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How do I emphasize more of the landscape design and construction aspect of my company

a) As opposed to the manitenance side which is much largerbut not as profitable or as exciting

b) Keeping in mind that we are a relatively young company whose portfolio is impressive, we continue to have trouble finding clients who want to pay for our expertise and design as well as our implementation. Our prices are higher then the industry average because of our commitment to quality and because we have yet to purchase larger construction equipment.

I am thankful to hear your replys!


Neighbourhood Landscaping Inc

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2 answers

I'm just bouncing an idea around but it seems like you'd need some sort of specialized niche or design expertise. For example, focus on designs that not every maintenance contractor has such as designs/products that are green, prevent water runoff, use pervious pavers, or even something like integrating desert plants and structures into a northern landscape, you might find clients that are looking for design that your competition isn't familiar with.  Since some of the materials may not be available locally and installation is specialized, you'd have justification for charging a bit more. Just an idea.

Report Erica's answer

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Hi Darko,

You mention that despite being a young company, you have an impressive portfolio. What are you doing to promote your portfolio of past clients to your prospective clients? Word of mouth referrals are one of the most effective sales techniques for new clients. If you’ve done business in neighborhoods before, try drumming up new business by going back to your original clients and asking for a referral. To make it worth their while, offer discounts on future business for that customer.

For new clients who sign you up as their landscaper, consider offering a modified pricing scheme (such as a 5-10% discount) to those who allow you to advertise your services with a sign on their front lawn for a specified period of time. It’s free advertising for you, and the client wins with a discount.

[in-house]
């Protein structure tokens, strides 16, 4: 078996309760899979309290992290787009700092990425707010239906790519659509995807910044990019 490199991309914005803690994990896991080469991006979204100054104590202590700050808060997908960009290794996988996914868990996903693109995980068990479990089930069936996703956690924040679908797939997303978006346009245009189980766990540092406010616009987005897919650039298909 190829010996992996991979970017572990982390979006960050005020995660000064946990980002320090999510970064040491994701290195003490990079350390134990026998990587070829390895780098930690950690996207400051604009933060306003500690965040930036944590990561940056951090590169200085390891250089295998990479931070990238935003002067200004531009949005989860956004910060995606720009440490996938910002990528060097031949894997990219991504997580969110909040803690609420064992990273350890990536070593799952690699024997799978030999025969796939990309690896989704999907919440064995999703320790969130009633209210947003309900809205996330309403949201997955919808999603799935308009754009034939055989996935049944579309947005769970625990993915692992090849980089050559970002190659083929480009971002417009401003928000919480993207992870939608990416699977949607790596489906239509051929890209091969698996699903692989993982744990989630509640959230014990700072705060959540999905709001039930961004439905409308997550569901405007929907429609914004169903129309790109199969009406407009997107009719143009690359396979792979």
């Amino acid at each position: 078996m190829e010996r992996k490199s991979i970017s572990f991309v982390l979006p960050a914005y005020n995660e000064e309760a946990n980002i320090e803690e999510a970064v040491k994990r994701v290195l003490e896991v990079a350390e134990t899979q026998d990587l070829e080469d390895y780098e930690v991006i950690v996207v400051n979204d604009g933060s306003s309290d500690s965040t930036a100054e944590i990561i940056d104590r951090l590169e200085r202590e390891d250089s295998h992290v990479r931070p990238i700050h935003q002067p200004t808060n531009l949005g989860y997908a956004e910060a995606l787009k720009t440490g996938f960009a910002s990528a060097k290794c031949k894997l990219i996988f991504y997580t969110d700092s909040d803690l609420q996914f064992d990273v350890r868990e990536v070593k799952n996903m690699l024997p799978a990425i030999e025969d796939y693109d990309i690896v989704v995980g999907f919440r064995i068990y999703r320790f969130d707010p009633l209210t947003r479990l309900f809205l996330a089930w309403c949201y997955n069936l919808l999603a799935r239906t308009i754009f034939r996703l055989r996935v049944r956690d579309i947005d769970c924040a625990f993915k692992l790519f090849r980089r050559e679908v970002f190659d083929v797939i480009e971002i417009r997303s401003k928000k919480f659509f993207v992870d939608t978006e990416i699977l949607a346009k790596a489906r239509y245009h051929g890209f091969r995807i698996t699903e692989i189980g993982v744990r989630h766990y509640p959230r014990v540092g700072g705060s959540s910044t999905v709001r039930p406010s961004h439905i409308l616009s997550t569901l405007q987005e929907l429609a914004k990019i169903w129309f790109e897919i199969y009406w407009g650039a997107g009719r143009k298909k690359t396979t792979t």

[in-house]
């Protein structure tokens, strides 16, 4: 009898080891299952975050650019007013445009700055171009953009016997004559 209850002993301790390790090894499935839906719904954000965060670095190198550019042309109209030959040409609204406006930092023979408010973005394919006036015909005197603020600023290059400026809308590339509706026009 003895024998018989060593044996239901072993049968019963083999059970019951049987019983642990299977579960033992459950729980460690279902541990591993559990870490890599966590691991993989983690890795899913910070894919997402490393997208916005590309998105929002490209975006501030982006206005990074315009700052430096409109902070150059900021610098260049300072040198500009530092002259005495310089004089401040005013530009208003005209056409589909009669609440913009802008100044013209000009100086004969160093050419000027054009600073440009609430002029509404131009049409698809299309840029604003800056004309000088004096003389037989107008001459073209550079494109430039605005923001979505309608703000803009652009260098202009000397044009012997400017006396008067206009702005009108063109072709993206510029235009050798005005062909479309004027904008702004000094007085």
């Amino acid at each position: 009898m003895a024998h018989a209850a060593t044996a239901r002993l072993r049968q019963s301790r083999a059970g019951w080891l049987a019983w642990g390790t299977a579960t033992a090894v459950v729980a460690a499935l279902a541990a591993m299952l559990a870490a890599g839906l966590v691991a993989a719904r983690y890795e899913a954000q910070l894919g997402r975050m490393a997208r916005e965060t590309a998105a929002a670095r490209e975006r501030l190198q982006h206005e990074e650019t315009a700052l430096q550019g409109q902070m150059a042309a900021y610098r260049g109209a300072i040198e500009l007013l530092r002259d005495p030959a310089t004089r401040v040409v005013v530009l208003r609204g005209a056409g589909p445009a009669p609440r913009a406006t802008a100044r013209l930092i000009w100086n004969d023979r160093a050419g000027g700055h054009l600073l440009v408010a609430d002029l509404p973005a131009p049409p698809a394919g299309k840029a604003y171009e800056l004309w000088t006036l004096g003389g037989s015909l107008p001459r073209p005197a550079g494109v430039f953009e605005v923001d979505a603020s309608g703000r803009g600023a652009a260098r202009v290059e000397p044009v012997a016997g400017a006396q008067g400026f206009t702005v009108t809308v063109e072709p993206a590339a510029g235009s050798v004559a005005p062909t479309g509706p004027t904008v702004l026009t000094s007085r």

How is your web presence? Are you showing your dramatic, stunning, “impressive” portfolio online? If you have the resources, consider shooting 360 degree videos of your work and putting the videos online, similar to what hotels offer prospective guests on their website, for guests who want to view hotel rooms prior to booking. If you do this, make sure that you are very, very mindful about maintaining client privacy – not showing addresses or street signs, etc., and only doing this with your client’s permission, etc. If you can't do videos, at least put up very professional, crisp pictures of the work you do, and some of your team working on the landscaping.

Also, don’t neglect the maintenance side of the business. While the landscape business may be your “cash cow” - the more profitable and growing side of the business - the maintenance side might be your bread and butter - the consistent, dependable and reliable steady stream of income that keeps the lights on! For those customers, find ways to serve them online as well. Put lawn maintenance tips on your website as the seasons change. Put recommendations on what how to care for pests or other headaches that come with your area’s agriculture.

If you aren’t going to compete on price (which is a very valid move), you’ve got to show the client why they should pay more for your business. You might be the best in the area, but they don’t know that yet. So you’ve got to educate your potential clients on why you are the solution to their needs. Does your landscaping company have a particular area of specialty? Tell your clients what the specialty is. Do you have a unique way of servicing their needs? Explain it to your clients online and in person.

It’s also important to make yourself known in the community you’re serving. Find out where your target market shops for home improvement and maintenance (e.g., flowers, hardware, etc.) and see if there are ways that you can get in front of your customers there. If the businesses offer Saturday classes for customers, see how you can get on the agenda to talk about a subject that would be valuable to them (in your area of expertise; e.g., lawn maintenance, flowers for different seasons, greening their yard, etc.) See if you can post flyers or put a stack of business cards on bulletin boards. Find ways to get in front of your potential customers and promote yourself as a solution to their needs.

Also, find out if there are associations that serve your clientele as well. By being involved in an association (even if it's a chamber of commerce), you will expose your business to the marketplace and build solid relationships that might serve you well in the future.

Best of luck!


Report Lydia's answer

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